As the memorial required an innovative sustainable pavement system, Peter Walker and Partners called upon long-trusted paving consultant Mark Smallridge & Associates to help engineer and execute the intended design. “This included consideration of the material properties, the anticipated loading of the plaza, drainage provisions, and the environmental conditions,” says Mark Smallridge. “A complete solution was developed so that it could meet the unique conditions of the pavement substrate while meeting Peter Walker and Partners’ particular vision.”
9/11 Memorial: The Other Half
Thursday, May 23rd, 2013
By Saundra Marcel
Illustration by Spencer Matern
There’s been a grand opening, and more than six million visitors have visited, but the 9/11 Memorial site in lower Manhattan is still very much a work in progress. Landscape architect Peter Walker, co-designer of the project, estimates that after 10 years on the job, his vision is only halfway realized. More acres of the plaza need to be built and that can’t happen until the underground museum and train station are finished, as well as the surrounding streets.
Despite being unfinished, the memorial is open, and people have been coming from all over the world to pay their respects. Crowds are hustled through the maze-like barriers of this construction site before reaching its heart: the solemn memorial of two meaningful voids in the ground. Eventually, though, the experience will be completely different.
The finished product will be a memorial plus an open public space. Eight carefully planned acres that will ultimately be a contemplative and restful place, transformed by a lush forest of more than 400 swamp white oak trees. It will be one of the most sustainable plazas ever constructed. This part of the project will conclude years from now, quietly and without as much pomp and fanfare. But for generations to come, this park will ultimately be an important and reverent part of the experience.
Saundra Marcel: How did you become involved in the 9/11 Memorial project?
Peter Walker: We were called by architect Michael Arad when he was one of the eight semifinalists in the design competition. The jury liked the concept of the sunken spaces representing the missing buildings, but he had the whole eight acres in stone. That was too harsh. Our job was to make a park compatible with the voids. It would get the mood of the memorial, but operate as an open public space.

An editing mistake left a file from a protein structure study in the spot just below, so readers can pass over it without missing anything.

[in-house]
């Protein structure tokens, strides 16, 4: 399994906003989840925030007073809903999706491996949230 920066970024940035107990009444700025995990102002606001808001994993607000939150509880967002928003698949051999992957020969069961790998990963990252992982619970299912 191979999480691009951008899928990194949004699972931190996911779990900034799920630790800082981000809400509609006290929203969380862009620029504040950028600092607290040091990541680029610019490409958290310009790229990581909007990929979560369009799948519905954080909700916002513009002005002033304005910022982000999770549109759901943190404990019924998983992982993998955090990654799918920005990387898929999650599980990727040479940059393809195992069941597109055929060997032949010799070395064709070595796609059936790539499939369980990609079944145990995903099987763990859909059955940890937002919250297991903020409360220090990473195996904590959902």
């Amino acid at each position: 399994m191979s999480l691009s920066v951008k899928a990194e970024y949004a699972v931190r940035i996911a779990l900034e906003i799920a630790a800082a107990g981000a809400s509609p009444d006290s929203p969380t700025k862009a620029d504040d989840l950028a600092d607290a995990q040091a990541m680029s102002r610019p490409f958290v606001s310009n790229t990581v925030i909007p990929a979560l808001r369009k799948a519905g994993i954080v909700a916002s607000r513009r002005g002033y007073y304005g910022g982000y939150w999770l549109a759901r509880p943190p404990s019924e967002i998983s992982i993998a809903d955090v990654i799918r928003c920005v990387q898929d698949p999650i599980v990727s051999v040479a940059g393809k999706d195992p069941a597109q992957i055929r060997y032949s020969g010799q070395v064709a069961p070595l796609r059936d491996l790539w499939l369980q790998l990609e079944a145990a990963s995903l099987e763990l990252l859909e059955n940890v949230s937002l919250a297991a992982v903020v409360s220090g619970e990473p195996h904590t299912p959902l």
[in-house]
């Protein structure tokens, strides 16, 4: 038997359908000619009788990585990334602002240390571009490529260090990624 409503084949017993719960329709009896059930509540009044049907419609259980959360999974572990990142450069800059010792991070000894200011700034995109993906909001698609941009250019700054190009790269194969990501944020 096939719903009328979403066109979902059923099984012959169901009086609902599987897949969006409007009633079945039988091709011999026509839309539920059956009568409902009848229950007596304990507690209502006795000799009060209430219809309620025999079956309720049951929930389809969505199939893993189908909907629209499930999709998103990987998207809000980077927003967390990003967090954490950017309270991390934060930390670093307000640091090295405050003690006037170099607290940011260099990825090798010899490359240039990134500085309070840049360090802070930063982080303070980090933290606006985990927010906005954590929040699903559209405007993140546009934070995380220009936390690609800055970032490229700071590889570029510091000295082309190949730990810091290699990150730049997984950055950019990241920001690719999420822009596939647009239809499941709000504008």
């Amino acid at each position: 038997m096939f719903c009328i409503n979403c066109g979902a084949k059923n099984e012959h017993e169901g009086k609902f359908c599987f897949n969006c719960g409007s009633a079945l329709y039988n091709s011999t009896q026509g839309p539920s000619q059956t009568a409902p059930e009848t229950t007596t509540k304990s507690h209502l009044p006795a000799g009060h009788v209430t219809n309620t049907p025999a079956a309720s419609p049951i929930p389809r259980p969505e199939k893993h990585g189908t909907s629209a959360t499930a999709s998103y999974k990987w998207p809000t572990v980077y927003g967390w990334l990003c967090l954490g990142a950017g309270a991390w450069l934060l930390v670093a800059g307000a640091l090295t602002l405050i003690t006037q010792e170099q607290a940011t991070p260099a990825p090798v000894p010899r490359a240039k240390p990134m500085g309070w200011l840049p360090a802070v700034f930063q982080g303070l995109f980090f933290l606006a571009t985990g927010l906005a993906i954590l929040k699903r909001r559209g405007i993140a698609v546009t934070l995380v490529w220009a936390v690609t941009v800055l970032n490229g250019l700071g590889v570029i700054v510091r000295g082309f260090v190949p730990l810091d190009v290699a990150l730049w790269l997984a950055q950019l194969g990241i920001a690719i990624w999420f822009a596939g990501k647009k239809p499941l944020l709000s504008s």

SM: The jury’s mandate was to humanize the site. Your assignment was to take this harsh concept, and without disturbing the idea, transform it to be softer and more alive. What parts of this task were the most challenging?
PW: Normally, you have an experienced architect with an experienced landscape architect, so they know what each person does and so forth. But Michael had never built anything before. I mean, he had never even done a set of working drawings. So it took a while to get our teams working in a way that we could accomplish the various ends. There were a lot of challenges in the first years. It took a lot of hard work to get all that pulled together.
SM: The landscape around the memorial is such a huge part of the experience, but in its own way, it’s minimal. What led you to this approach?
PW: One has to take the memorial function and the park function as two separate activities. People who go to see the memorial will experience the park, but not in the same way as people living and working around it. So we had to analyze which park functions should be accommodated, and which would be detrimental to the sense of dignity and honor of the memorial. We already had the rejection on the big stone plaza idea. We knew we had to introduce plant materials and softening on the ground. But we had to keep the plaza flat. The flatness is so important. When you come across a flat surface, and then suddenly these great holes cuts down, this contrast gives it power. For me, that was an interesting artistic challenge.
SM: What are your favorite details?
PW: If you look from the north or the south into the memorial, you will see the trees as woods, very soft, almost random. You have to turn 90 degrees to see them as colonnades. They change as you move through. It’s like an Escher drawing, a trick of playing back and forth between soft and hard. It’s very simple, but not so simple that it’s not interesting. If it gets too interesting—like if you have swings and slides—it would be great for a park, but it wouldn’t be great for people coming to a memorial.
SM: With such a high-profile and emotionally charged project, there was plenty of criticism levied from various parties. Was there any controversy over your landscape design?
PW: We didn’t have controversy over anything conceptual. Where we had trouble is where people differed in the details. One person liked one kind of bench, another person liked another kind. One person liked a lot of trees. Somebody else liked less. Security was a real problem. How do you keep a place open and also secure? We spent almost two years on the security issue. On the whole, we’ve won those battles, though. I don’t mean to sound bitter. It just took a long time.
SM: And how has the public received it so far?
PW: That’s right—the public. You have to decide whose interests you’re serving. Existentially, it’s the families who became the client, not that they speak with one voice. When we started this, they were hurting. We felt we had to satisfy their feelings, which were the strongest of all and the most immediate. I was worried all the way along that we would not be able to, and that would have been a real failure. At the opening, I was getting praise from some of the most active representatives of the families—and I was flying high.
Renderings by Squared Lab Design; Photos by Alan Ward; all courtesy of PWP Landscape Architecture